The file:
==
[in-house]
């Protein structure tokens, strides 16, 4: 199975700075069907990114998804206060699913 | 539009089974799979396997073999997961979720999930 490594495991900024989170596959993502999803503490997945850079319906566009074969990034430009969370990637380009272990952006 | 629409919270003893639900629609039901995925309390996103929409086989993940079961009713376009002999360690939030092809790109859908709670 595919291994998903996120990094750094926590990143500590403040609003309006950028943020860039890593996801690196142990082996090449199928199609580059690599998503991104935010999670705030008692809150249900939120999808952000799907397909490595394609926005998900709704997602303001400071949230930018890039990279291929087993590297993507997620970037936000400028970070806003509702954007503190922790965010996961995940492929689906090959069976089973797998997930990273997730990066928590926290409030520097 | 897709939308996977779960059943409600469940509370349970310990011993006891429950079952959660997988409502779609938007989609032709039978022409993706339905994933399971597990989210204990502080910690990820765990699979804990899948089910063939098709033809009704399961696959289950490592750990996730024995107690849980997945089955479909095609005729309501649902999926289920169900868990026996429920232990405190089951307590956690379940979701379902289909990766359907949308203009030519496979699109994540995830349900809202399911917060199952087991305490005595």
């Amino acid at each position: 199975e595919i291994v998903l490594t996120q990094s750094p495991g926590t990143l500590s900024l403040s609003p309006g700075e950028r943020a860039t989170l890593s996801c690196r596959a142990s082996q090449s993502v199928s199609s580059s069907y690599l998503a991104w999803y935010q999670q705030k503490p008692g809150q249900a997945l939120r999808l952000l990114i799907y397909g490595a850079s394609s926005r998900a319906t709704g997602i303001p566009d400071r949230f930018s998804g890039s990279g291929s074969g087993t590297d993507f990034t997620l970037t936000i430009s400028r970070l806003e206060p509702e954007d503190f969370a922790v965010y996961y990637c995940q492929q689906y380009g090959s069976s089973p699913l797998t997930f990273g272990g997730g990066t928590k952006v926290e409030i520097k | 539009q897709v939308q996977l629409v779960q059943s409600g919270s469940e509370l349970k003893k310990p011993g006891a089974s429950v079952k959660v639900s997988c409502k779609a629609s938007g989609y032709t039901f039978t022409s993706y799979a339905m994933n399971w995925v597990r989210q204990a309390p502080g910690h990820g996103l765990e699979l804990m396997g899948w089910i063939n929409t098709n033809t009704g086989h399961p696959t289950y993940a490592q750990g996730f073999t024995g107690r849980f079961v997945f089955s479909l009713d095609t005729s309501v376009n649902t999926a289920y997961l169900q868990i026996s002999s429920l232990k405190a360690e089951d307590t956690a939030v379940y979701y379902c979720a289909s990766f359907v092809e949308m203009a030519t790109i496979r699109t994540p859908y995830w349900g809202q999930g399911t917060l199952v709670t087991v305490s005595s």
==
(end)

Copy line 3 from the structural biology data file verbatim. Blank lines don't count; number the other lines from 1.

């Amino acid at each position: 199975e595919i291994v998903l490594t996120q990094s750094p495991g926590t990143l500590s900024l403040s609003p309006g700075e950028r943020a860039t989170l890593s996801c690196r596959a142990s082996q090449s993502v199928s199609s580059s069907y690599l998503a991104w999803y935010q999670q705030k503490p008692g809150q249900a997945l939120r999808l952000l990114i799907y397909g490595a850079s394609s926005r998900a319906t709704g997602i303001p566009d400071r949230f930018s998804g890039s990279g291929s074969g087993t590297d993507f990034t997620l970037t936000i430009s400028r970070l806003e206060p509702e954007d503190f969370a922790v965010y996961y990637c995940q492929q689906y380009g090959s069976s089973p699913l797998t997930f990273g272990g997730g990066t928590k952006v926290e409030i520097k | 539009q897709v939308q996977l629409v779960q059943s409600g919270s469940e509370l349970k003893k310990p011993g006891a089974s429950v079952k959660v639900s997988c409502k779609a629609s938007g989609y032709t039901f039978t022409s993706y799979a339905m994933n399971w995925v597990r989210q204990a309390p502080g910690h990820g996103l765990e699979l804990m396997g899948w089910i063939n929409t098709n033809t009704g086989h399961p696959t289950y993940a490592q750990g996730f073999t024995g107690r849980f079961v997945f089955s479909l009713d095609t005729s309501v376009n649902t999926a289920y997961l169900q868990i026996s002999s429920l232990k405190a360690e089951d307590t956690a939030v379940y979701y379902c979720a289909s990766f359907v092809e949308m203009a030519t790109i496979r699109t994540p859908y995830w349900g809202q999930g399911t917060l199952v709670t087991v305490s005595s």